Burns Night can be lucrative for operators at a quiet time of year
IT’S not just haggis, neeps and tatties which can expect a sales bump in time for Burns Night.
The event, on January 25, also brings an opportunity for pub and bar customers to toast absent friends with some fine drams or traditional Scottish ales.
Euan Mitchell, managing director of Arran Distillery, which produces a Robert Burns Single Malt Whisky endorsed by the World Burns Federation, said Burns Night is an opportunity to highlight Scotland’s traditions and heritage.
“We tend to see more up-sales at this time of year, driven in part by consumers stocking up for Burns Night,” said Mitchell.
“With the dearly held food and drink traditions that surround Burns Night, it is an obvious time to draw attention to Scotland’s heritage and produce.
“Obviously January is traditionally a quiet point of the year due to people staying in after the Christmas and New Year festivities.
“This makes Burns Night especially important in keeping sales steady.
“Burns Night is important to the trade in general as it helps sales remain steady in a quieter period when sales would usually drop off slightly as people tend to stay in more.”
Mitchell said that whisky has an “integral role” in Burns Night traditions and encouraged bars to host their own Burns Nights and drinks offers.
Linking food with whisky, he said, was an opportunity to pair Scotland’s larder with its whisky heritage.
The occasion is also a chance to highlight Scotland’s Year of Food and Drink.
He said: “Food and drink go hand in hand with Burns Night. Whisky and clootie dumpling are just as important as the Selkirk Grace.
“As one of the most important cultural events in the Scottish calendar, it presents the perfect opportunity to promote 2015 as a Year of Food and Drink by placing both at the centre of Scottish tradition and heritage.”
The occasion was described as an “important date” for licensees by Jim Grierson, on-trade sales director at Maxxium UK, whose portfolio includes The Famous Grouse, Laphroaig and The Macallan.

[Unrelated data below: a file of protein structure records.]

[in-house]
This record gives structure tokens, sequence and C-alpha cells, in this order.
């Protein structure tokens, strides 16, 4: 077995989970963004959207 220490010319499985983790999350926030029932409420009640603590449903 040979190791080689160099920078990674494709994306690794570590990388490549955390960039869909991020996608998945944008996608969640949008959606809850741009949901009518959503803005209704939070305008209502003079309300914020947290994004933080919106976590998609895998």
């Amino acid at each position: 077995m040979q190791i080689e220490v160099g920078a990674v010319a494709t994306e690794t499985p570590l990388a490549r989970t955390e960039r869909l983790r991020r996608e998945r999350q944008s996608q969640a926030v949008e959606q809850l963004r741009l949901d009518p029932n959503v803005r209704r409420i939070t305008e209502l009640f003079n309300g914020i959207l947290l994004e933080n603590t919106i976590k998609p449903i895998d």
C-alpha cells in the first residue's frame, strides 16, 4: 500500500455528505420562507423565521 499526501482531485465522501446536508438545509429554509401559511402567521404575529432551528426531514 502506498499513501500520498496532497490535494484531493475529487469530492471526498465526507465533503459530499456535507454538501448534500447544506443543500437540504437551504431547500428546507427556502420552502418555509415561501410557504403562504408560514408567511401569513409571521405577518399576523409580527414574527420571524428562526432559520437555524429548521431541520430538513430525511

He said it provided the chance to encourage customers to try something new and distinctly Scottish.
“Burns Night provides the opportunity to entice consumers to try something new by stocking a broader range of premium drinks that appeal to every taste,” he said.
“By offering a good and well-balanced range of premium malt and blended whiskies, bars and pubs can ensure that the full flavour range is covered.
“This allows customers to select their favourite whisky whilst also making it possible to entice consumers to try an expression for the first time.”
Whisky, however, isn’t the only product expected to perform well on Burns Night.
Arran Brewery has created a Burns-themed brew called Guid Ale in anticipation of an increased demand for Scottish ales.
Gerald Michaluk, managing director of the firm, said the bard’s birthday on January 25 is a “great kick-start to the year” which “helps ease people out of post Christmas austerity”.
Like Mitchell, Michaluk recommended pairing drinks with food.
The brewery, which also produces Arran Blonde and Arran Dark, will be running promotions such as ‘trips to Burns country’ during the summer months.
Further Burns brews have been created by Caledonian Brewery.
The Heineken-owned brewery, whose portfolio includes Deuchars IPA and Caledonian 80/-, has also released a new beer called Great Scot which will be available during January.
Managing director Andy Maddock claimed it is a good accompaniment to our national dish and reckons food pairings are vital to increase beer sales.
“Think about bespoke menu and beer pairings,” said Maddock.
“You could do a tapas-style Scottish food [menu] and match your beer range to each dish. This would encourage consumers to try your range of beers too. Any event that gives consumers a reason to get out their house, meet friends in their local pub should be utilised.”
And Maddock advised pubs to consider looking even further ahead, to showcase Spring events such as Valentine’s Day.
And while different guest beers may be suited to different times of year, he stressed that it is important to strike a balance between variation and consistency.
He added: “It’s important that consumers feel comfortable with the range on offer. For existing cask ale drinkers, the bar should house a range of ABVs, styles and ensure rotation.
“Research shows that the template is a 50:50 split between well known beer and guest beers.
“Also, although we know cask drinkers love choice, be sure to let guest cask beers have some time on the bar before rotating.”